Trailing 33-28, the defense forced a punt from midfield with 1:14 left, and the club used that possession (without timeouts) to move for the winning score.

 

Luck hit 24-of-54 passes for 391 yards and a club rookie record four touchdowns.  The scoring strike to Avery marked the first time since 1990 the Colts won a game on the last play of regulation with a touchdown.

 

“I don’t know, maybe some coolant,” said tight end Dwayne Allen of what courses through Luck’s veins.  “He has something that keeps him cool, calm and collected.  Pressure situations, it amazes me what he can do.  I’ve never been around a quarterback with that amount of resilience to play the game he plays.  He goes through the ups and downs of the rollercoaster, then still be able to take the deep breath, tell everyone to shut up in the huddle and, ‘Let’s go win this.’ ”

 

The AFC playoff chase has taken a definite shape as four games remain.  Houston is 11-1 and has clinched a berth, but not the division.  New England (9-3) and Denver (10-3) have won their respective divisions, while Baltimore (9-3) is trailed in the AFC North by Pittsburgh (7-5) and Cincinnati (7-5).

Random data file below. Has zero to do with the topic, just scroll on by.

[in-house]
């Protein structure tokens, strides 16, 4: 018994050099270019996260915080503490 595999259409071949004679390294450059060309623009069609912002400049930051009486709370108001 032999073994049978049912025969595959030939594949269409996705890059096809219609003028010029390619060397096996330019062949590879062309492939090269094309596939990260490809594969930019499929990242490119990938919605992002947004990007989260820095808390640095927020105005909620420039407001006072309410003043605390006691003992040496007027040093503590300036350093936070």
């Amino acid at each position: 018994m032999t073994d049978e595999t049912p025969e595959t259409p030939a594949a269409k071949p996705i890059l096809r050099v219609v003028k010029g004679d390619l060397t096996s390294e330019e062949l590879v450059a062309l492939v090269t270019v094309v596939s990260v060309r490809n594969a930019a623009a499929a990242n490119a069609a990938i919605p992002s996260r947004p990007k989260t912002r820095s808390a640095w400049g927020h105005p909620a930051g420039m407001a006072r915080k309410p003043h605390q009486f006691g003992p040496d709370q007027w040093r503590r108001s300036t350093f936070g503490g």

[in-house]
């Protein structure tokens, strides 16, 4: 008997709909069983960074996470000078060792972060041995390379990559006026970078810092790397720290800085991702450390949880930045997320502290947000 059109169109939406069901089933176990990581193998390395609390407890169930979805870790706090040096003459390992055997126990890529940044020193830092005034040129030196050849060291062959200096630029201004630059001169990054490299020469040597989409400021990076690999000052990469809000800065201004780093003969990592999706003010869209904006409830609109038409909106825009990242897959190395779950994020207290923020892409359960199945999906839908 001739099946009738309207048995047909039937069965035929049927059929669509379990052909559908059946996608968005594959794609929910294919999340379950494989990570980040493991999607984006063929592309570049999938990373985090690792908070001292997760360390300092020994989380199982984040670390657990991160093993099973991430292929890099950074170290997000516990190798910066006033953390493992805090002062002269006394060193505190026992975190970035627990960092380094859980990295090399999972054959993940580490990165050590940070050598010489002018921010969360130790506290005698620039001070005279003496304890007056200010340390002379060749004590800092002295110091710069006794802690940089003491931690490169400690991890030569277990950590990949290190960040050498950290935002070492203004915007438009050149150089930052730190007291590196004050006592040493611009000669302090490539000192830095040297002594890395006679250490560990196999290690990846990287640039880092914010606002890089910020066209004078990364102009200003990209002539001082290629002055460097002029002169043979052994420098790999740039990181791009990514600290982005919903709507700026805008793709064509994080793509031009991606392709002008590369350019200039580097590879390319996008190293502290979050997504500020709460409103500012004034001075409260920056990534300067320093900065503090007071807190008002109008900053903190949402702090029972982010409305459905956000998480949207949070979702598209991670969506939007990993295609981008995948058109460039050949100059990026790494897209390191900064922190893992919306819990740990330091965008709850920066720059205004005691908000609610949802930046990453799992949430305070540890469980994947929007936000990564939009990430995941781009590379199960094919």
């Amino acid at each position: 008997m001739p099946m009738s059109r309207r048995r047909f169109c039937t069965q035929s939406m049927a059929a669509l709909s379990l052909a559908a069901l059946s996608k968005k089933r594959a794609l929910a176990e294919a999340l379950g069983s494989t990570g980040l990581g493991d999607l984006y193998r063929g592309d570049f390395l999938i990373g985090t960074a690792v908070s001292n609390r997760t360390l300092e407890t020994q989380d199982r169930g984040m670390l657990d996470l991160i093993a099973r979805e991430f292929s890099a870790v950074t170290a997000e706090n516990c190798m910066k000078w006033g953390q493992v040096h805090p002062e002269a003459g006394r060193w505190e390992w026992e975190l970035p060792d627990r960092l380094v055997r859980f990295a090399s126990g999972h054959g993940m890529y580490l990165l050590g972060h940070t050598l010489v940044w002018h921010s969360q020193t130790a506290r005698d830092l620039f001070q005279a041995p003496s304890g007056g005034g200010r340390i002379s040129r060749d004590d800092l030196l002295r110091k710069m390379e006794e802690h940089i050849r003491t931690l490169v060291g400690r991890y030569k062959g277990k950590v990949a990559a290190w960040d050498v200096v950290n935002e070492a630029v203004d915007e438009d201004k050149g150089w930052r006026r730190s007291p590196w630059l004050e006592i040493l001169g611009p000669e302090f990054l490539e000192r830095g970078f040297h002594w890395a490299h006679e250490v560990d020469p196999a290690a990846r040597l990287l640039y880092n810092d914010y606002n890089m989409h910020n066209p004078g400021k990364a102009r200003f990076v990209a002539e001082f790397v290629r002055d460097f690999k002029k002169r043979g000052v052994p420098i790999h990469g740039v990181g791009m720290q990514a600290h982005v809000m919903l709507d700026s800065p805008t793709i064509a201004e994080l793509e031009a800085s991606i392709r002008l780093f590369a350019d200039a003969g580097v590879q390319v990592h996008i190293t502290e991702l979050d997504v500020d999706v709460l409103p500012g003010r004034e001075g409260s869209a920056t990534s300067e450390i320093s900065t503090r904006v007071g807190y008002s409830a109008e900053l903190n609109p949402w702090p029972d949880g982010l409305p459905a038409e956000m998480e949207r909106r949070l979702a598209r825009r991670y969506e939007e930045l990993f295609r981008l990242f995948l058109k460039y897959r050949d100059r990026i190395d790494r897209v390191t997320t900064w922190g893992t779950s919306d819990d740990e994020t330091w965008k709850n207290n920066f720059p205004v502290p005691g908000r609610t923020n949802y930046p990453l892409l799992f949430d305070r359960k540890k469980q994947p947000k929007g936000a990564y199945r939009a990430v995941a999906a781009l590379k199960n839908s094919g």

The Bengals and Steelers are the teams in closest pursuit of Indianapolis.  Three other AFC teams are at 5-7 – Miami, Buffalo and the New York Jets.

 

Indianapolis has five victories this season in the fourth quarter or overtime – 23-20 over Minnesota on September 16, 30-27 over Green Bay on October 7, 19-13 in overtime at Tennessee on October 28, 23-20 over Miami on November 4 and last Sunday.

 

The team now is 7-1 in games decided by one score. 

 

“Yeah, we are, man.  We are,” said wide receiver Reggie Wayne.  “That’s Coach Pagano from day one, just instilling and telling us just to keep fighting, keep fighting, keep playing.  Guys really don’t know any better.  We just know just to go out there, tell us to run into a brick wall, we’re going to run into a brick wall.

 

“Guys just never gave up.  It was kind of shocking because on that last drive, (the) defense came off the field and they were saying, ‘Man, we’re about to win this, we’re about to win this.’  

 

“It just goes to show you how this team is, how resilient we are.  Guys just keep playing and it was a good one.”

 

Arians has led Pagano’s charge.  He is seeing others follow.

 

“Our guys are fighters, man,” said Arians.  “They’re resilient.  They don’t quit.  They believe next man up.  Guys keep stepping up, offensively, defensively.  We find a way to win.”